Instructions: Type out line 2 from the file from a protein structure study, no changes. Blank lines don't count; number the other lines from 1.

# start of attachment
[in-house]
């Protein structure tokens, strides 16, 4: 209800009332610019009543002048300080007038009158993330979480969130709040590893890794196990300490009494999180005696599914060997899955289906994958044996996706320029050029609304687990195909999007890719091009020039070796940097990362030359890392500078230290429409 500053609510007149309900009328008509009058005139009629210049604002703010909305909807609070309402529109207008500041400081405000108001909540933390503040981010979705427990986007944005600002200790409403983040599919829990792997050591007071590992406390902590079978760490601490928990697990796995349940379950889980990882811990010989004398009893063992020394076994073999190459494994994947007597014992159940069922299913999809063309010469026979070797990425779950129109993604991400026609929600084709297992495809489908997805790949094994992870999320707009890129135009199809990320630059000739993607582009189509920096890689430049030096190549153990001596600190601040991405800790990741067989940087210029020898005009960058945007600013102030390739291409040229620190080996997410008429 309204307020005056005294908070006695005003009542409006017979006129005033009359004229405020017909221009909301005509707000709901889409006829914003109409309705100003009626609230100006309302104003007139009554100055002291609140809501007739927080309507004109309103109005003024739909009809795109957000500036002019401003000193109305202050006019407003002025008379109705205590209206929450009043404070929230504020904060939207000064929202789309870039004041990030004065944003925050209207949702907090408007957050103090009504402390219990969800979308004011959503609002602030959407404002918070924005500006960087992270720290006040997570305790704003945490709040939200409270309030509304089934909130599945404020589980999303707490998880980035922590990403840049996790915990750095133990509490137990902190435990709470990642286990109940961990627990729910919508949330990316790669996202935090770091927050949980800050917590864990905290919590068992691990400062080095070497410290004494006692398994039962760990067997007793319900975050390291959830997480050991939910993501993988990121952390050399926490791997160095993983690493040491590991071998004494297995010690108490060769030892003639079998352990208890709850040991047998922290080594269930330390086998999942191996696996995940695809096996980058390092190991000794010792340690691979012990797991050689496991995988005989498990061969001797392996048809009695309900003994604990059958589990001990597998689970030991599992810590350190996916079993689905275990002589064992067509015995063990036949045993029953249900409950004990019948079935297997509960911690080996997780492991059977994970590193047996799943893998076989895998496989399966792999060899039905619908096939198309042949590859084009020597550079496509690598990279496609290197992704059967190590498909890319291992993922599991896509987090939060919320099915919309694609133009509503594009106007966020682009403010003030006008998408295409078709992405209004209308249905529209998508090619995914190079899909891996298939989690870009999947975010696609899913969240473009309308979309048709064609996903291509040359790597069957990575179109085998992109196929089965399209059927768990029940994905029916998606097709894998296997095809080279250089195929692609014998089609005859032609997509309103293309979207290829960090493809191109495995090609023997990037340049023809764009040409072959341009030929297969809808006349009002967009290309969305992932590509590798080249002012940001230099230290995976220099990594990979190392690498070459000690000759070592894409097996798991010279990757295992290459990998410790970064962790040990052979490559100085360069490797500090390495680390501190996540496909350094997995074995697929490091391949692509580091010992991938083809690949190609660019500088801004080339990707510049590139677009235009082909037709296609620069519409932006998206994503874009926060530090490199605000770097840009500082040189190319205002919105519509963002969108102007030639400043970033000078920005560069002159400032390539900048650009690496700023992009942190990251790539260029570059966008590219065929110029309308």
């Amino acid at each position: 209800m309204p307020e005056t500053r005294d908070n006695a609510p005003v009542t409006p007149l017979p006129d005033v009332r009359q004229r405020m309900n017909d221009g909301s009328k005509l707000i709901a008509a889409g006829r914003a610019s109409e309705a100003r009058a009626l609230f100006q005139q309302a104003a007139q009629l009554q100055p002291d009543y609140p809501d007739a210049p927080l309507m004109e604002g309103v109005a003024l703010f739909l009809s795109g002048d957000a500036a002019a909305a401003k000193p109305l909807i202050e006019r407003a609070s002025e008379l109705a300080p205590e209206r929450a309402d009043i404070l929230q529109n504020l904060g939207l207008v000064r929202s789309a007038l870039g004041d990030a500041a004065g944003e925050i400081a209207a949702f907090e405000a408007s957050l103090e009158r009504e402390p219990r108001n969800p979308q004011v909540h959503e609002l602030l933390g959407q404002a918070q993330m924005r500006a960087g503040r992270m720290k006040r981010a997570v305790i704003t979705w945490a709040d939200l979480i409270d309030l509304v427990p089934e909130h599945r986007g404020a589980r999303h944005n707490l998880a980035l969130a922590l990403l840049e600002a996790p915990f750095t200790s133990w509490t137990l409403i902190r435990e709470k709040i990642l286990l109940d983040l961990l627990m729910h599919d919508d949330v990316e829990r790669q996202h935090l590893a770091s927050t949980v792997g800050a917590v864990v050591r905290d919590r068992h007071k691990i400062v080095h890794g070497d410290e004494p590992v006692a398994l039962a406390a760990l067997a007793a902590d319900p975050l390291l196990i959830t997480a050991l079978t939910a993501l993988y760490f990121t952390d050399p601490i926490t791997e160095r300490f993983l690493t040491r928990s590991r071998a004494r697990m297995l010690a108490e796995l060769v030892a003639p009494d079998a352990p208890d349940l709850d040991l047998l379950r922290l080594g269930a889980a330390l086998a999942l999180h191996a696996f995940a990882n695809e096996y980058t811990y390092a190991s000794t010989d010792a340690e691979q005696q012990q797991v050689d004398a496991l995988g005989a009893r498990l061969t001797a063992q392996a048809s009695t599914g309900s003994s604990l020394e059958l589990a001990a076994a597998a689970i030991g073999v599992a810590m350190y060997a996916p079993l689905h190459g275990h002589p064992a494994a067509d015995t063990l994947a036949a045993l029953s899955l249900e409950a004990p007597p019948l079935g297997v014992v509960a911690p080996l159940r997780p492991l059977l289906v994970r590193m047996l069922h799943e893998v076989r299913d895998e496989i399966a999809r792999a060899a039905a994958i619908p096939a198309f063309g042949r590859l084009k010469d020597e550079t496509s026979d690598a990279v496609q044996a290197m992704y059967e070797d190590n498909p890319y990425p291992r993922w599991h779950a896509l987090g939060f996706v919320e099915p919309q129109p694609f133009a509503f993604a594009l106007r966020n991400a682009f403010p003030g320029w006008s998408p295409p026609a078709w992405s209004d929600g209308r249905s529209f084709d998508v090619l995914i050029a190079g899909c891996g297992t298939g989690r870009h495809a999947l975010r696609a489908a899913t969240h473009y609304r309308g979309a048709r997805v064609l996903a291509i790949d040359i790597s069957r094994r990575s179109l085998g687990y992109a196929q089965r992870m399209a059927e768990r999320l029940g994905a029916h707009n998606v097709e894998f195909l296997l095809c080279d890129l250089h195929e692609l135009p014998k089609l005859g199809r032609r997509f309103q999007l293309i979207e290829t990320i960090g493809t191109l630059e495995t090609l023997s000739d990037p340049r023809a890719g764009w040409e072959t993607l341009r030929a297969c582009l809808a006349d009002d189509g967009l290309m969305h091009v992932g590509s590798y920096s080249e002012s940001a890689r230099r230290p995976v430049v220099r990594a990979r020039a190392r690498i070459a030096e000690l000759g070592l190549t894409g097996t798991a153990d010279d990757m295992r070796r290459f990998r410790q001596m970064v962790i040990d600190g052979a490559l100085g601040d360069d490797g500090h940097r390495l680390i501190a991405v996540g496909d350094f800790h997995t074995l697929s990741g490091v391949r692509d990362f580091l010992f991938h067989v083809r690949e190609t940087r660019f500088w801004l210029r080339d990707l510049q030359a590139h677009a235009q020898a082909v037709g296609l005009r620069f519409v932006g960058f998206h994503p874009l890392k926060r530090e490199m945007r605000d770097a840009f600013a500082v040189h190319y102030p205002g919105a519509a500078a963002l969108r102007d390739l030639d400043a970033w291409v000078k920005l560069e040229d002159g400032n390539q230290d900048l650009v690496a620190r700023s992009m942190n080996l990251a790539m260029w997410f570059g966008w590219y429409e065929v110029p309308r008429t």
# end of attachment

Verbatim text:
């Protein structure tokens, strides 16, 4: 209800009332610019009543002048300080007038009158993330979480969130709040590893890794196990300490009494999180005696599914060997899955289906994958044996996706320029050029609304687990195909999007890719091009020039070796940097990362030359890392500078230290429409 500053609510007149309900009328008509009058005139009629210049604002703010909305909807609070309402529109207008500041400081405000108001909540933390503040981010979705427990986007944005600002200790409403983040599919829990792997050591007071590992406390902590079978760490601490928990697990796995349940379950889980990882811990010989004398009893063992020394076994073999190459494994994947007597014992159940069922299913999809063309010469026979070797990425779950129109993604991400026609929600084709297992495809489908997805790949094994992870999320707009890129135009199809990320630059000739993607582009189509920096890689430049030096190549153990001596600190601040991405800790990741067989940087210029020898005009960058945007600013102030390739291409040229620190080996997410008429 309204307020005056005294908070006695005003009542409006017979006129005033009359004229405020017909221009909301005509707000709901889409006829914003109409309705100003009626609230100006309302104003007139009554100055002291609140809501007739927080309507004109309103109005003024739909009809795109957000500036002019401003000193109305202050006019407003002025008379109705205590209206929450009043404070929230504020904060939207000064929202789309870039004041990030004065944003925050209207949702907090408007957050103090009504402390219990969800979308004011959503609002602030959407404002918070924005500006960087992270720290006040997570305790704003945490709040939200409270309030509304089934909130599945404020589980999303707490998880980035922590990403840049996790915990750095133990509490137990902190435990709470990642286990109940961990627990729910919508949330990316790669996202935090770091927050949980800050917590864990905290919590068992691990400062080095070497410290004494006692398994039962760990067997007793319900975050390291959830997480050991939910993501993988990121952390050399926490791997160095993983690493040491590991071998004494297995010690108490060769030892003639079998352990208890709850040991047998922290080594269930330390086998999942191996696996995940695809096996980058390092190991000794010792340690691979012990797991050689496991995988005989498990061969001797392996048809009695309900003994604990059958589990001990597998689970030991599992810590350190996916079993689905275990002589064992067509015995063990036949045993029953249900409950004990019948079935297997509960911690080996997780492991059977994970590193047996799943893998076989895998496989399966792999060899039905619908096939198309042949590859084009020597550079496509690598990279496609290197992704059967190590498909890319291992993922599991896509987090939060919320099915919309694609133009509503594009106007966020682009403010003030006008998408295409078709992405209004209308249905529209998508090619995914190079899909891996298939989690870009999947975010696609899913969240473009309308979309048709064609996903291509040359790597069957990575179109085998992109196929089965399209059927768990029940994905029916998606097709894998296997095809080279250089195929692609014998089609005859032609997509309103293309979207290829960090493809191109495995090609023997990037340049023809764009040409072959341009030929297969809808006349009002967009290309969305992932590509590798080249002012940001230099230290995976220099990594990979190392690498070459000690000759070592894409097996798991010279990757295992290459990998410790970064962790040990052979490559100085360069490797500090390495680390501190996540496909350094997995074995697929490091391949692509580091010992991938083809690949190609660019500088801004080339990707510049590139677009235009082909037709296609620069519409932006998206994503874009926060530090490199605000770097840009500082040189190319205002919105519509963002969108102007030639400043970033000078920005560069002159400032390539900048650009690496700023992009942190990251790539260029570059966008590219065929110029309308």